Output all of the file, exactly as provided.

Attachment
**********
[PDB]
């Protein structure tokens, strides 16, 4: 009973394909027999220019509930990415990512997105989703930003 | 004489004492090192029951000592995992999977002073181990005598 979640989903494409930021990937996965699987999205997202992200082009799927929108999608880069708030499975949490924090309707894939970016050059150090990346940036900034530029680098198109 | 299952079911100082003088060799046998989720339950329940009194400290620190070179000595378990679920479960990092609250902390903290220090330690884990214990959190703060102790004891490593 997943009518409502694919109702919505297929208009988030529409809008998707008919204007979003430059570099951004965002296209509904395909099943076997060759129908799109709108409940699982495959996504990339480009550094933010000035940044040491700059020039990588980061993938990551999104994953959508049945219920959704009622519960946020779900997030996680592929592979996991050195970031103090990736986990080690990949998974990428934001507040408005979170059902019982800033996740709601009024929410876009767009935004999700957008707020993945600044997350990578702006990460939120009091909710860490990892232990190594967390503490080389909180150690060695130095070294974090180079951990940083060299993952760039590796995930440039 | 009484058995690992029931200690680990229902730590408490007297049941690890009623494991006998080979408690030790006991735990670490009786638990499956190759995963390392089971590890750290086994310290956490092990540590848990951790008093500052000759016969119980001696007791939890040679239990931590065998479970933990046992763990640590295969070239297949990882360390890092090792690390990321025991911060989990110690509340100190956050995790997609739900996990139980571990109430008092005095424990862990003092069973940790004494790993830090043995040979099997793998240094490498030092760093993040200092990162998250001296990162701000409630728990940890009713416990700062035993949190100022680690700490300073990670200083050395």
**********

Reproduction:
[PDB]
């Protein structure tokens, strides 16, 4: 009973394909027999220019509930990415990512997105989703930003 | 004489004492090192029951000592995992999977002073181990005598 979640989903494409930021990937996965699987999205997202992200082009799927929108999608880069708030499975949490924090309707894939970016050059150090990346940036900034530029680098198109 | 299952079911100082003088060799046998989720339950329940009194400290620190070179000595378990679920479960990092609250902390903290220090330690884990214990959190703060102790004891490593 997943009518409502694919109702919505297929208009988030529409809008998707008919204007979003430059570099951004965002296209509904395909099943076997060759129908799109709108409940699982495959996504990339480009550094933010000035940044040491700059020039990588980061993938990551999104994953959508049945219920959704009622519960946020779900997030996680592929592979996991050195970031103090990736986990080690990949998974990428934001507040408005979170059902019982800033996740709601009024929410876009767009935004999700957008707020993945600044997350990578702006990460939120009091909710860490990892232990190594967390503490080389909180150690060695130095070294974090180079951990940083060299993952760039590796995930440039 | 009484058995690992029931200690680990229902730590408490007297049941690890009623494991006998080979408690030790006991735990670490009786638990499956190759995963390392089971590890750290086994310290956490092990540590848990951790008093500052000759016969119980001696007791939890040679239990931590065998479970933990046992763990640590295969070239297949990882360390890092090792690390990321025991911060989990110690509340100190956050995790997609739900996990139980571990109430008092005095424990862990003092069973940790004494790993830090043995040979099997793998240094490498030092760093993040200092990162998250001296990162701000409630728990940890009713416990700062035993949190100022680690700490300073990670200083050395």